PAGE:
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Arkansas Severance Tax Hike Proposal Moves Forward

A ballot initiative sponsored by former natural gas industry executive Sheffield Nelson to raise Arkansas' severance tax on natural gas production has passed the muster of the state attorney general and would go before voters next year if proponents can garner enough signatures.

The current severance tax was ranges from 1.25% to 5%, depending on production and cost recovery. Under Nelson's proposal -- the Natural Gas Severance Tax Act of 2012 -- a flat tax of 7% would be imposed on producers across the board, with 95% of the revenue generated going toward construction and repair of the state's highways, streets and roads.

"They're tearing the roads to pieces," Nelson, who is also a former Arkansas gubernatorial candidate, told NGI's Shale Daily on Tuesday. "The state has identified $450 million worth of damage that huge trucks have caused in the gas producing area. This is to try to make them pay for part of what they're doing to our environment and our road system. They're causing some pretty tremendous damage."

Arkansas Attorney General Dustin McDaniel approved the language of the ballot initiative on July 8. Nelson now needs to secure 62,500 valid signatures by July 2012 for the proposal to be on the ballot in November 2012. If passed, the tax act would take effect on Jan. 1, 2013.

Nelson said the state's current severance tax yielded revenues of $54.6 million between November 2009 and October 2010, and that his proposal would have brought in $250 million during the same time frame. He also said raising Arkansas' severance tax rate to 7% would bring it more in line with neighboring states.

Texas currently has a 7.5% severance tax rate and Oklahoma's is 7%. Louisiana charges 16.4 cents/Mcf, a rate Nelson said comes out to the 6% area.

"This doesn't even get into the environmental problems they are creating," Nelson said. "That will require a separate valuation."

Tim Leathers, spokesman for the Arkansas Department of Finance and Administration, told NGI's Shale Daily that most of the state's wells aren't being charged the 5% rate.

"There are a whole lot of wells that have not recovered cost and are not at the higher level of production, so they're not paying that rate," Leathers said Tuesday. "Probably the majority of them are in that 1.25% rate."

Nelson concurred. "The average for what is being taken out of the ground is around 1.5%," he said. "Very little of the gas is priced at the higher levels."

Kelly Robbins, executive vice president of Arkansas Independent Producers & Royalty Owners (AIPRO), told NGI's Shale Daily that the organization and its members were opposed to the tax increase because it would follow another made less than three years ago.

"It was a dramatic increase over what had been on the books for many years in Arkansas," Robbins said Tuesday. "If that current rate and structure were to be increased yet again, it would be an indication of an unstable tax policy here in the state, and would certainly affect where producers and operators invest millions of dollars in producing natural gas. There are many other options available to them, and we need to keep out our 'open for business' sign."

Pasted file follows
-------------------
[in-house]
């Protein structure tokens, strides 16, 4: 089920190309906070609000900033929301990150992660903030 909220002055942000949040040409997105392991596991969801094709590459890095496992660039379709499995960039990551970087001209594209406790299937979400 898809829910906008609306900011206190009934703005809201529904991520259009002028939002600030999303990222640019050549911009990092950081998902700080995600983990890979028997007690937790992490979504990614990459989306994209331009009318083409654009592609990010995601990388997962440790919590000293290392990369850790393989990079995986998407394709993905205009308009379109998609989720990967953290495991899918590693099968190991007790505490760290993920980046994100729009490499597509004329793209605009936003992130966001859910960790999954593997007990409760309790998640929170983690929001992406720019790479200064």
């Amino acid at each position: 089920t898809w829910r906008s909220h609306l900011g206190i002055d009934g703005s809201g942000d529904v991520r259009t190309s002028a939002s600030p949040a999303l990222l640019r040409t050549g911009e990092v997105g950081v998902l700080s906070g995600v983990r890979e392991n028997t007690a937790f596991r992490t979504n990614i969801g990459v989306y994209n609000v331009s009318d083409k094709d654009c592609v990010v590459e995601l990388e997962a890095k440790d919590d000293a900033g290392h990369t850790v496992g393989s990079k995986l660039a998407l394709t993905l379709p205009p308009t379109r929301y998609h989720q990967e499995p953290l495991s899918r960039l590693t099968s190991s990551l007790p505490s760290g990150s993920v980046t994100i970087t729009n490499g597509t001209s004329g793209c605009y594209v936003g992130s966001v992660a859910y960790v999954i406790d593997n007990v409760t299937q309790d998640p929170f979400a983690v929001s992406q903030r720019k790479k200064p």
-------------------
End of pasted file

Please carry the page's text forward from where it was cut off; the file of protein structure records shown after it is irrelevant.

Nelson had proposed raising the state's severance tax rate in 2008 to 7% of market value before deferring to Gov. Mike Beebe, who succeeded in getting lawmakers to approve a more modest increase (see Daily GPI, April 3, 2008; March 12, 2008). That marked the first hike in the tax in more than 50 years, to 5% of the market value of gas extracted from three-tenths of a cent per Mcf.

On the issue of bringing Arkansas more in line with its neighbors' severance taxes, Robbins said, "That's not a true apples-to-apples comparison. Other states allow exemptions for certain things, and to use a percentage tax rate is not a fair comparison.

"This would make Arkansas less attractive when you have numerous other shale plays, some of which have no severance tax at all. Those who are investing millions of dollars are going to look at places where the money and operations are best invested. It would make Arkansas much less competitive."

Nelson -- a lawyer and former politician who once served as CEO of Arkansas Louisiana Gas Co., now CenterPoint Energy -- said AIPRO's resistance didn't paint a complete picture of the debate surrounding his tax proposal.

"[AIPRO] is a strange place to be getting information from because they have nothing to do with that large industry up there," Nelson said. "They represent the small producers in the state. They were just trotted out by the large companies. They are saying some of these large companies would leave Arkansas if this [tax increase] took place, and that's false.

"You won't find corporate leaders saying that sort of thing because they know they would trigger a lot of things, being publicly held companies. They wouldn't dare make a statement like that unless they can back it up."

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